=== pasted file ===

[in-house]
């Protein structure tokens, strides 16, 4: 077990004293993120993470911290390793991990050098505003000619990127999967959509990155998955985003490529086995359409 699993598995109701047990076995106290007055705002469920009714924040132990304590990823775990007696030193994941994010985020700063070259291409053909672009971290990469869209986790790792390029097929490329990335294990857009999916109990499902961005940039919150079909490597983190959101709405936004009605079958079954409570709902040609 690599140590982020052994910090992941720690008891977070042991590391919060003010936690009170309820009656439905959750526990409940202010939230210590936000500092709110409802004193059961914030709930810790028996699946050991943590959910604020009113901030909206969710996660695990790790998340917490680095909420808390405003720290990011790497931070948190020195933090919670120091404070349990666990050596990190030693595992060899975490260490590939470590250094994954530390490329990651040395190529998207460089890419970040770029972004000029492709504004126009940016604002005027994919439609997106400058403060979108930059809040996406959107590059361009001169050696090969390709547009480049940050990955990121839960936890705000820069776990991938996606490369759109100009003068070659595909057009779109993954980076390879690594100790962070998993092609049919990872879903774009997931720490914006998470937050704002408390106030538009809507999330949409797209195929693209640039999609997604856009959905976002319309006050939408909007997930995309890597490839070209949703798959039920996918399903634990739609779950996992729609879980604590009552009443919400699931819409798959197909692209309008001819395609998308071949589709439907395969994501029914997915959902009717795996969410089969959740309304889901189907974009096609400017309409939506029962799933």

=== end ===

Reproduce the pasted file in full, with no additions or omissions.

[in-house]
């Protein structure tokens, strides 16, 4: 077990004293993120993470911290390793991990050098505003000619990127999967959509990155998955985003490529086995359409 699993598995109701047990076995106290007055705002469920009714924040132990304590990823775990007696030193994941994010985020700063070259291409053909672009971290990469869209986790790792390029097929490329990335294990857009999916109990499902961005940039919150079909490597983190959101709405936004009605079958079954409570709902040609 690599140590982020052994910090992941720690008891977070042991590391919060003010936690009170309820009656439905959750526990409940202010939230210590936000500092709110409802004193059961914030709930810790028996699946050991943590959910604020009113901030909206969710996660695990790790998340917490680095909420808390405003720290990011790497931070948190020195933090919670120091404070349990666990050596990190030693595992060899975490260490590939470590250094994954530390490329990651040395190529998207460089890419970040770029972004000029492709504004126009940016604002005027994919439609997106400058403060979108930059809040996406959107590059361009001169050696090969390709547009480049940050990955990121839960936890705000820069776990991938996606490369759109100009003068070659595909057009779109993954980076390879690594100790962070998993092609049919990872879903774009997931720490914006998470937050704002408390106030538009809507999330949409797209195929693209640039999609997604856009959905976002319309006050939408909007997930995309890597490839070209949703798959039920996918399903634990739609779950996992729609879980604590009552009443919400699931819409798959197909692209309008001819395609998308071949589709439907395969994501029914997915959902009717795996969410089969959740309304889901189907974009096609400017309409939506029962799933």